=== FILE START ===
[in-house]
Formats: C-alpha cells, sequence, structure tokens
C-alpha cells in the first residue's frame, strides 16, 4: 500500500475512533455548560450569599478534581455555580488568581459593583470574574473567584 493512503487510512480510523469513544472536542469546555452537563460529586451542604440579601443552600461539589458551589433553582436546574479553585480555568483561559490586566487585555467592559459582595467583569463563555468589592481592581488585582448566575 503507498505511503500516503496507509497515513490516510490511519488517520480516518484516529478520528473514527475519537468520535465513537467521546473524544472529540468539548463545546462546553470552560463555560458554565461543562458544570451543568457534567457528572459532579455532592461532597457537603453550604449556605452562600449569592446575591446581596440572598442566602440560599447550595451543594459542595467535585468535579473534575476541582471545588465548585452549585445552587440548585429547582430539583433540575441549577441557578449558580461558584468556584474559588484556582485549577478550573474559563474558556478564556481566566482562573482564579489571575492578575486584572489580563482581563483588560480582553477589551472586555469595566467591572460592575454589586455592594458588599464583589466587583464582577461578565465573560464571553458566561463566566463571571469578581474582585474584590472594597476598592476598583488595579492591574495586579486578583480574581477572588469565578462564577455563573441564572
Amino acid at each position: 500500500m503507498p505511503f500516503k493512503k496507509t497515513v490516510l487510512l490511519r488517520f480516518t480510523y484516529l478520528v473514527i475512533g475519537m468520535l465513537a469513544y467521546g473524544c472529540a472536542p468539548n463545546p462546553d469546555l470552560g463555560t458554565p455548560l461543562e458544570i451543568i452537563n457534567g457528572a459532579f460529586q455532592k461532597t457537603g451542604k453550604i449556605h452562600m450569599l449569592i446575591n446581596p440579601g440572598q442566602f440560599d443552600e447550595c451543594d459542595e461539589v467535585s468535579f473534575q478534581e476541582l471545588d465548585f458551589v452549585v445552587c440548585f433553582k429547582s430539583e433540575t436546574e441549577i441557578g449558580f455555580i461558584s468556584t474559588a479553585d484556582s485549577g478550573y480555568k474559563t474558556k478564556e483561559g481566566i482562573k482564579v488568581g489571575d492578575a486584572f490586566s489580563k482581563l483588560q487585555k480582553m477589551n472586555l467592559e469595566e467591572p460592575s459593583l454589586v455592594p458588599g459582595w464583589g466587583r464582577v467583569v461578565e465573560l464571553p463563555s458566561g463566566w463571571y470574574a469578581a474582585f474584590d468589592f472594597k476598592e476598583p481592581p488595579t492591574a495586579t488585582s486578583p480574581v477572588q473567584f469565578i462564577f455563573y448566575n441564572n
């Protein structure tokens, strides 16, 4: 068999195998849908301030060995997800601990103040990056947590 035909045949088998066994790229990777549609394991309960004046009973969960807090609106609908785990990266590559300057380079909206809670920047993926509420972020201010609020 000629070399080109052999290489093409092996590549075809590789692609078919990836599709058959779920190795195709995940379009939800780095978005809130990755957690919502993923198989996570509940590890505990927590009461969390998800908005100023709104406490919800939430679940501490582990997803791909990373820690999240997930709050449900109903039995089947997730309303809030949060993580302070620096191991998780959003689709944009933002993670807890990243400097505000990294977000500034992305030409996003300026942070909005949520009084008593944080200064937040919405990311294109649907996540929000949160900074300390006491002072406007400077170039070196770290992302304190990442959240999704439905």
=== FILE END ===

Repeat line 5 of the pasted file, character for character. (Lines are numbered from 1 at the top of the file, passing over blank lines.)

């Protein structure tokens, strides 16, 4: 068999195998849908301030060995997800601990103040990056947590 035909045949088998066994790229990777549609394991309960004046009973969960807090609106609908785990990266590559300057380079909206809670920047993926509420972020201010609020 000629070399080109052999290489093409092996590549075809590789692609078919990836599709058959779920190795195709995940379009939800780095978005809130990755957690919502993923198989996570509940590890505990927590009461969390998800908005100023709104406490919800939430679940501490582990997803791909990373820690999240997930709050449900109903039995089947997730309303809030949060993580302070620096191991998780959003689709944009933002993670807890990243400097505000990294977000500034992305030409996003300026942070909005949520009084008593944080200064937040919405990311294109649907996540929000949160900074300390006491002072406007400077170039070196770290992302304190990442959240999704439905």